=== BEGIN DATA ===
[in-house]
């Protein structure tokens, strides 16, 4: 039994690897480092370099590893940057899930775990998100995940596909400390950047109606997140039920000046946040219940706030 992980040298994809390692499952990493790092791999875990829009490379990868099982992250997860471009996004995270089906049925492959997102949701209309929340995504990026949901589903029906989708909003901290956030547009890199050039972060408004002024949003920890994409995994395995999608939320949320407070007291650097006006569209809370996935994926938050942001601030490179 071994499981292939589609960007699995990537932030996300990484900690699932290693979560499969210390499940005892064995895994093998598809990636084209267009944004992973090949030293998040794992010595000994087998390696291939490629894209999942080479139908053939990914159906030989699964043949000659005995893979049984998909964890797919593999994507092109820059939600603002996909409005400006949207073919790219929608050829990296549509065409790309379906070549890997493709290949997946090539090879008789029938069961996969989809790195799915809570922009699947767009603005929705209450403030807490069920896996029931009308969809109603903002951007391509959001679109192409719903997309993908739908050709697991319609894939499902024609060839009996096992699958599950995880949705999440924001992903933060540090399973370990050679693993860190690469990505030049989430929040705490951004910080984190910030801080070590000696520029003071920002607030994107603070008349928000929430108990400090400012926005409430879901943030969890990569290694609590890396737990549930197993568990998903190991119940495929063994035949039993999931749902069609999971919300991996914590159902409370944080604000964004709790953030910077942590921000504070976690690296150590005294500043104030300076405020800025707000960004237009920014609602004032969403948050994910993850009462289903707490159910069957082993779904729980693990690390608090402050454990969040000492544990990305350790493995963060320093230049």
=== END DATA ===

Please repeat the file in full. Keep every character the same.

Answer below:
[in-house]
């Protein structure tokens, strides 16, 4: 039994690897480092370099590893940057899930775990998100995940596909400390950047109606997140039920000046946040219940706030 992980040298994809390692499952990493790092791999875990829009490379990868099982992250997860471009996004995270089906049925492959997102949701209309929340995504990026949901589903029906989708909003901290956030547009890199050039972060408004002024949003920890994409995994395995999608939320949320407070007291650097006006569209809370996935994926938050942001601030490179 071994499981292939589609960007699995990537932030996300990484900690699932290693979560499969210390499940005892064995895994093998598809990636084209267009944004992973090949030293998040794992010595000994087998390696291939490629894209999942080479139908053939990914159906030989699964043949000659005995893979049984998909964890797919593999994507092109820059939600603002996909409005400006949207073919790219929608050829990296549509065409790309379906070549890997493709290949997946090539090879008789029938069961996969989809790195799915809570922009699947767009603005929705209450403030807490069920896996029931009308969809109603903002951007391509959001679109192409719903997309993908739908050709697991319609894939499902024609060839009996096992699958599950995880949705999440924001992903933060540090399973370990050679693993860190690469990505030049989430929040705490951004910080984190910030801080070590000696520029003071920002607030994107603070008349928000929430108990400090400012926005409430879901943030969890990569290694609590890396737990549930197993568990998903190991119940495929063994035949039993999931749902069609999971919300991996914590159902409370944080604000964004709790953030910077942590921000504070976690690296150590005294500043104030300076405020800025707000960004237009920014609602004032969403948050994910993850009462289903707490159910069957082993779904729980693990690390608090402050454990969040000492544990990305350790493995963060320093230049």